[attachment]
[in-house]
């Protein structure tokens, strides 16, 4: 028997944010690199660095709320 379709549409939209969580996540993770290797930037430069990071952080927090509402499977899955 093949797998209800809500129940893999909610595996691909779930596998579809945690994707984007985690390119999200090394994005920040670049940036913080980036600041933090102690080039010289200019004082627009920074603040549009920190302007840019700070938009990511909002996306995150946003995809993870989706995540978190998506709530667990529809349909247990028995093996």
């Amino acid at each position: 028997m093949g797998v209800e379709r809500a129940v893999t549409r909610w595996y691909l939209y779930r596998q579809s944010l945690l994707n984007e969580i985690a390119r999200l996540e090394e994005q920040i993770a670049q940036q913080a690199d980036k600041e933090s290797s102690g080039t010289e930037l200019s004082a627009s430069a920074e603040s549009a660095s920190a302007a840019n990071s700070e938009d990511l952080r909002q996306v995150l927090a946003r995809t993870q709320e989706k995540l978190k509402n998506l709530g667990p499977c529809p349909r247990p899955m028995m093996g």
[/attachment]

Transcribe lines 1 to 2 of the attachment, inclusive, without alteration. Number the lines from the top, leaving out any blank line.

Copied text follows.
[in-house]
């Protein structure tokens, strides 16, 4: 028997944010690199660095709320 379709549409939209969580996540993770290797930037430069990071952080927090509402499977899955 093949797998209800809500129940893999909610595996691909779930596998579809945690994707984007985690390119999200090394994005920040670049940036913080980036600041933090102690080039010289200019004082627009920074603040549009920190302007840019700070938009990511909002996306995150946003995809993870989706995540978190998506709530667990529809349909247990028995093996």